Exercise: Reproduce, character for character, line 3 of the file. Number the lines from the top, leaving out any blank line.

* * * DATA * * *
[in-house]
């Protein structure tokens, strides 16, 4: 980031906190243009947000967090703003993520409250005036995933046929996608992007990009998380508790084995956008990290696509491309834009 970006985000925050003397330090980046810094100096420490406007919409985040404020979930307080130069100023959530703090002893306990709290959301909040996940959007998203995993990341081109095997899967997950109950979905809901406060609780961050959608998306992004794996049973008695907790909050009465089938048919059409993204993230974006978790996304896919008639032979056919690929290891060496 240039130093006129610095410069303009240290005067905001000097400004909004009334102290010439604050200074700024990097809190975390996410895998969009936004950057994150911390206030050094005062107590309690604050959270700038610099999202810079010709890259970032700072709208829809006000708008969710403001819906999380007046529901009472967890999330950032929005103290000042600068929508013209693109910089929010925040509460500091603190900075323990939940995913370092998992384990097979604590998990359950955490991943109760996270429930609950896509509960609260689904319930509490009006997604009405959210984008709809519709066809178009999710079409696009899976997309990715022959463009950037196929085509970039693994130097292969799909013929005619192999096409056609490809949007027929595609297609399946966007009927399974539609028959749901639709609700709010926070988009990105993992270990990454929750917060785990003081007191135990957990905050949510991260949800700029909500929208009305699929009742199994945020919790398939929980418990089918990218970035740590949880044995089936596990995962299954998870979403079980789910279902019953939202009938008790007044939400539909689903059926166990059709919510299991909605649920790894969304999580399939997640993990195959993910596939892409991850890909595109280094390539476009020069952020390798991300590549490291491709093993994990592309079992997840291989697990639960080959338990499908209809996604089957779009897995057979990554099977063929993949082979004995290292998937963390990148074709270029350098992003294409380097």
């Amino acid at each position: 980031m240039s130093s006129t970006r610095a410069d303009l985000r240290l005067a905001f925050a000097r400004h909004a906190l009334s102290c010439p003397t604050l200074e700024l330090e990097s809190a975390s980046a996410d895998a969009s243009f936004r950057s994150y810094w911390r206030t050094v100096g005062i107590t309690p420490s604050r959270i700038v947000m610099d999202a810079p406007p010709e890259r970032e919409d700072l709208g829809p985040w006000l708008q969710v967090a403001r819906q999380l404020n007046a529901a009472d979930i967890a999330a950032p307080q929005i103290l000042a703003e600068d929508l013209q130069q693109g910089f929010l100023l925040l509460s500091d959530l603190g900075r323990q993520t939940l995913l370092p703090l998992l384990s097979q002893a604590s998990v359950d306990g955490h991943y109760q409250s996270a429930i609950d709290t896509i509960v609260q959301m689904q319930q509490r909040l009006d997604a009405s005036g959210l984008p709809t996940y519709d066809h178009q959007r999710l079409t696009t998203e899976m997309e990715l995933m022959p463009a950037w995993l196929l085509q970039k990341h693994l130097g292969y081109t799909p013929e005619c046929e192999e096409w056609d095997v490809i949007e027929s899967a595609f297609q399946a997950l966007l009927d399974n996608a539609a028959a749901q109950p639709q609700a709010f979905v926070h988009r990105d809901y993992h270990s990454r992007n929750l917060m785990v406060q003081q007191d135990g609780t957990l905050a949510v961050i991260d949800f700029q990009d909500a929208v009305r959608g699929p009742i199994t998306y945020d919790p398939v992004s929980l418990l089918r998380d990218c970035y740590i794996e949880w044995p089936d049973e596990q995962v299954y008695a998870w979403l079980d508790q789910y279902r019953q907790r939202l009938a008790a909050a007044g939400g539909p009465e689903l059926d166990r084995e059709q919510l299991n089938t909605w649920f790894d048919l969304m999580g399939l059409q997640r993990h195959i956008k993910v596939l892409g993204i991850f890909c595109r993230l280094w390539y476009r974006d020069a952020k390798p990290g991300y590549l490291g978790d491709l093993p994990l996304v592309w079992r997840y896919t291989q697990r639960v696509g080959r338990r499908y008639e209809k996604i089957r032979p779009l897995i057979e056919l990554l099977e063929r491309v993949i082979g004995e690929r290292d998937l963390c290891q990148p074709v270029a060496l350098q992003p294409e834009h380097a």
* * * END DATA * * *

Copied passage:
């Amino acid at each position: 980031m240039s130093s006129t970006r610095a410069d303009l985000r240290l005067a905001f925050a000097r400004h909004a906190l009334s102290c010439p003397t604050l200074e700024l330090e990097s809190a975390s980046a996410d895998a969009s243009f936004r950057s994150y810094w911390r206030t050094v100096g005062i107590t309690p420490s604050r959270i700038v947000m610099d999202a810079p406007p010709e890259r970032e919409d700072l709208g829809p985040w006000l708008q969710v967090a403001r819906q999380l404020n007046a529901a009472d979930i967890a999330a950032p307080q929005i103290l000042a703003e600068d929508l013209q130069q693109g910089f929010l100023l925040l509460s500091d959530l603190g900075r323990q993520t939940l995913l370092p703090l998992l384990s097979q002893a604590s998990v359950d306990g955490h991943y109760q409250s996270a429930i609950d709290t896509i509960v609260q959301m689904q319930q509490r909040l009006d997604a009405s005036g959210l984008p709809t996940y519709d066809h178009q959007r999710l079409t696009t998203e899976m997309e990715l995933m022959p463009a950037w995993l196929l085509q970039k990341h693994l130097g292969y081109t799909p013929e005619c046929e192999e096409w056609d095997v490809i949007e027929s899967a595609f297609q399946a997950l966007l009927d399974n996608a539609a028959a749901q109950p639709q609700a709010f979905v926070h988009r990105d809901y993992h270990s990454r992007n929750l917060m785990v406060q003081q007191d135990g609780t957990l905050a949510v961050i991260d949800f700029q990009d909500a929208v009305r959608g699929p009742i199994t998306y945020d919790p398939v992004s929980l418990l089918r998380d990218c970035y740590i794996e949880w044995p089936d049973e596990q995962v299954y008695a998870w979403l079980d508790q789910y279902r019953q907790r939202l009938a008790a909050a007044g939400g539909p009465e689903l059926d166990r084995e059709q919510l299991n089938t909605w649920f790894d048919l969304m999580g399939l059409q997640r993990h195959i956008k993910v596939l892409g993204i991850f890909c595109r993230l280094w390539y476009r974006d020069a952020k390798p990290g991300y590549l490291g978790d491709l093993p994990l996304v592309w079992r997840y896919t291989q697990r639960v696509g080959r338990r499908y008639e209809k996604i089957r032979p779009l897995i057979e056919l990554l099977e063929r491309v993949i082979g004995e690929r290292d998937l963390c290891q990148p074709v270029a060496l350098q992003p294409e834009h380097a």